[SciPy-User] [AstroPy] Co-ordinating Python astronomy libraries?
Tue Jul 6 13:36:22 CDT 2010
Unlike several people who have replied so far, I have not been involved in general purpose astronomy libraries, but rather a few small packages, including:
- APLpy (FITS image plotting built on matplotlib) at http://aplpy.sourceforge.net (co-developed with Eli Bressert)
- ATpy (Seamless multi-format table handler) at http://atpy.sourceforge.net (also co-developed with Eli Bressert)
- IDLSave (To read IDL save files into python) at http://idlsave.sourceforge.net
- python-montage (Montage wrapper) at http://python-montage.sourceforgenet
The main reason for keeping these separate rather than group them into a single package was that each of these packages accomplishes a well-defined task, and we were not prepared to develop all the other tools needed in a general-purpose library. However, I think that from a user point of view, it would be nice to have something more unified.
The main point I want to make is that we need to distinguish between merging all development into a single repository, and bundling packages. There are cases where merging the development of packages does not make sense. For example, in the case of IDLSave, the module was originally developed for the astronomy community, but in fact can be used by any scientist that uses IDL. By developing it as part of a general astronomy libraries makes it less likely that non-astronomers will find it and use it. Another example is Tom Aldcroft's asciitable module (http://cxc.harvard.edu/contrib/asciitable/). This was developed to read in ASCII tables, but was not actually designed in an astronomy specific ways, since ASCII tables are of course not limited to astronomy. In the case of such a package, developing it as part of a general astronomy library would be detrimental, but bundling it as part of a general package might be desirable.
So here is what I personally see as the ideal (hierarchical) setup:
1. A core library of essential routines, which handle for example FITS I/O, VO tools, WCS, coordinate transformations, etc. These could be held on a common development server. This would be a kind of 'numpy' or 'scipy' for astronomy, e.g. 'astropy' or 'astrocore'. Documentation for these would be merged and unified.
2. An astronomy 'bundle' which would include these essential routines, as well as extra astronomy packages (e.g. asciitable, IDLSave, ATpy, etc.). This bundle could be installable on top of the system python, or the enthought python distribution, e.g. 'astrolab'. Documentation for the extra packages would be left to the developers, but could be required to be of a consistent style (e.g. Sphinx) for inclusion in the bundle.
3. An 'all-in-one' package that would also include a full Python distribution, with numpy, scipy, matplotlib, etc - essentially an alternative to EPD for astronomy, e.g. 'APD (Astronomy Python Distribution)'. It could even come with a custom ipython prompt with all packges pre-loaded. All dependencies would be included.
This would then cater to the different levels of python users in Astronomy. One quick note is that if we follow this or a similar model of bundling some packages without merging development repositories, is that developers of small packages will need to be more careful what license they release their code under, to ensure they can be bundled and re-released (but this should be trivial).
On Jun 30, 2010, at 5:48 PM, James Turner wrote:
> Dear Python users in astronomy,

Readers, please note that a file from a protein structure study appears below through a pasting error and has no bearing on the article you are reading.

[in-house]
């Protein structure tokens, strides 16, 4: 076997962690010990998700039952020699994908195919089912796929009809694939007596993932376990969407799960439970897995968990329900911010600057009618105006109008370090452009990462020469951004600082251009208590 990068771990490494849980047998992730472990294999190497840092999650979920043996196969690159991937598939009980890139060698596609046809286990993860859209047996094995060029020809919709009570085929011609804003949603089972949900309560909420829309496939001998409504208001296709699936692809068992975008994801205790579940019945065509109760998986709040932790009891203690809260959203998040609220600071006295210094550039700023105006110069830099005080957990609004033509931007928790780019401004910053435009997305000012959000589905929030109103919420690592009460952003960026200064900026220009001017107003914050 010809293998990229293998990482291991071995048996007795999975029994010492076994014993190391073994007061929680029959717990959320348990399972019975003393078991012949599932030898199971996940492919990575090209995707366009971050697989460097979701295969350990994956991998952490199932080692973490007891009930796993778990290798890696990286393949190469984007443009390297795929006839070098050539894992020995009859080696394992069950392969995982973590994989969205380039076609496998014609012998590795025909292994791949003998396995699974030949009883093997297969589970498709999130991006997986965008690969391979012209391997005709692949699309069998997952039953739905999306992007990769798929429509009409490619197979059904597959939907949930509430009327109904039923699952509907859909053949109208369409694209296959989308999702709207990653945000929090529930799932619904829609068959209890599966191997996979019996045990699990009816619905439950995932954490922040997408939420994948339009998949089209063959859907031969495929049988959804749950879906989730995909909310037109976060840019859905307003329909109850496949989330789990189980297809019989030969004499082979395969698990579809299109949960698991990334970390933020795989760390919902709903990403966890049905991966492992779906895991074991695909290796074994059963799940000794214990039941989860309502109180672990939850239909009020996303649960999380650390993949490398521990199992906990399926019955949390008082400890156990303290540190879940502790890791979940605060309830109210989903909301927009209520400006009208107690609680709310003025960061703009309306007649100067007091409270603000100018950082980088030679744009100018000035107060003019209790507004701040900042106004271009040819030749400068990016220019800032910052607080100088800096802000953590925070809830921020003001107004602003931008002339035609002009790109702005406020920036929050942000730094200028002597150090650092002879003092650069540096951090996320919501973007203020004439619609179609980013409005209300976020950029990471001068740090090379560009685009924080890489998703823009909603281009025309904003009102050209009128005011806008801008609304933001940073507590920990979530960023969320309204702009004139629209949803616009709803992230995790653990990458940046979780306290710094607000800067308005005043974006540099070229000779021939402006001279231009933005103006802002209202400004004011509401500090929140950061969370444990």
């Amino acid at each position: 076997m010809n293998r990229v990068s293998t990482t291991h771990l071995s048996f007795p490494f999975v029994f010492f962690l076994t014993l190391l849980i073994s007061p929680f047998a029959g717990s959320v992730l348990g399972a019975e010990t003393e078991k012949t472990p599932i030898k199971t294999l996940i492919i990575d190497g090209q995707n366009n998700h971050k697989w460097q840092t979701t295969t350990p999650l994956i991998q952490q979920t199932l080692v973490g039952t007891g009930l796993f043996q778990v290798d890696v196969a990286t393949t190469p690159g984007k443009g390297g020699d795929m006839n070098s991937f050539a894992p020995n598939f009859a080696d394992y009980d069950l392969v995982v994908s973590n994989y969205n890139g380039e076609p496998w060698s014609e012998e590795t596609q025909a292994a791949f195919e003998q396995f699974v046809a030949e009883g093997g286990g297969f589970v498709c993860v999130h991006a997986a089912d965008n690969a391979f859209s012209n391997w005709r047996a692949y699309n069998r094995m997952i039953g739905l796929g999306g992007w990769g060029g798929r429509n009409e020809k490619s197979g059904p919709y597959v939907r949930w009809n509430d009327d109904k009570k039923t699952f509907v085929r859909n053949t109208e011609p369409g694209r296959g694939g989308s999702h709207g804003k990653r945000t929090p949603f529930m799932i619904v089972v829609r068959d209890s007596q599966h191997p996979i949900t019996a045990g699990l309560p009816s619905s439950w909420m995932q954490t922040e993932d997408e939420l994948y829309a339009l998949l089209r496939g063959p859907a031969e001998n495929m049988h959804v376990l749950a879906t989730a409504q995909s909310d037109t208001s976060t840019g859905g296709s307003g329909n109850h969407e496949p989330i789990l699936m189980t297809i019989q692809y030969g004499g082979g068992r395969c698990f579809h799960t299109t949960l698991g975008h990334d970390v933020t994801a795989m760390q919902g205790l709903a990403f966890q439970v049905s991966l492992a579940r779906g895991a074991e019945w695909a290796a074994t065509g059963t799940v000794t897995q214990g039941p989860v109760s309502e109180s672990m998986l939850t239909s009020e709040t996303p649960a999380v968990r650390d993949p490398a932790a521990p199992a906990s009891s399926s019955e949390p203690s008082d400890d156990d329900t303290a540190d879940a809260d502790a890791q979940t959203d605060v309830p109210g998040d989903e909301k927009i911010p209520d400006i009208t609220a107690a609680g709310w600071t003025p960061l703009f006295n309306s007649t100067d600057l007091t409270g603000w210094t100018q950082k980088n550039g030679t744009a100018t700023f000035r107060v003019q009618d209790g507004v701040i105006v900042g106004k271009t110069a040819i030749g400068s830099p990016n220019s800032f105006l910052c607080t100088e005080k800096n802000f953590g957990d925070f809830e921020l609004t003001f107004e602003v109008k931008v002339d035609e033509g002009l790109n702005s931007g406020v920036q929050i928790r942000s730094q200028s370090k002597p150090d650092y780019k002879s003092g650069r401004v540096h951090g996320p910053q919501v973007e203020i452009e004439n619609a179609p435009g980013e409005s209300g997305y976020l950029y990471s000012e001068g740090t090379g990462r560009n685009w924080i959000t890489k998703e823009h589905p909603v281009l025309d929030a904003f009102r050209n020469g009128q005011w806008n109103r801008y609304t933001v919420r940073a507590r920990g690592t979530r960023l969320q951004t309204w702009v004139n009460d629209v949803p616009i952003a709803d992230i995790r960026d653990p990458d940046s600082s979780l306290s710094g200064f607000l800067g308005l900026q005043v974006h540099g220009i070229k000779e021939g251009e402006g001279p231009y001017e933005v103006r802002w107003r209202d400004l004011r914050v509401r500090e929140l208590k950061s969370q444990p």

> At SciPy 2009, I arranged an astronomy BoF where we discussed the
> fact that there are now a number of astronomy libraries for Python
> floating around and maybe it would be good to collect more code into
> a single place. People seemed receptive to this idea and weren't sure
> why it hasn't already happened, given that there has been an Astrolib
> page at SciPy for some years now, with an associated SVN repository:
> After the meeting last August, I was supposed to contact the mailing
> list and some library authors I had talked to previously, to discuss
> this further. My apologies for taking 10 months to do that! I did
> draft an email the day after the BoF, but then we ran into a hurdle
> with setting up new committers to the AstroLib repository (which has
> taken a lot longer than expected to resolve), so it seemed a bad
> time to suggest that new people start using it.
> To discuss these issues further, we'd like to encourage everyone to
> sign up for the AstroPy mailing list if you are not already on it.
> The traffic is just a few messages per month.
> We (the 2009 BoF group) would also like to hear on the list about
> why people have decided to host their own astronomy library (eg. not
> being aware of the one at SciPy). Are you interested in contributing
> to Astrolib? Do you have any other comments or concerns about
> co-ordinating tools? Our motivation is to make libraries easy to
> find and install, allow sharing code easily, help rationalize
> available functionality and fill in what's missing. A standard
> astronomy library with a single set of documentation should be more
> coherent and easier to maintain. The idea is not to limit authors'
> flexibility of take ownership of their code -- the sub-packages
> can still be maintained by different people.
> If you're at SciPy this week, Perry Greenfield and I would be happy
> to talk to you. If you would like to add your existing library to
> Astrolib, please contact Perry Greenfield or Mark Sienkiewicz at
> STScI for access (contact details at http://scipy.org/AstroLib).
> Note that the repository is being moved to a new server this week,
> after which the URLs will be updated at scipy.org.
> James Turner (Gemini).
> Bcc: various library authors
> AstroPy mailing list
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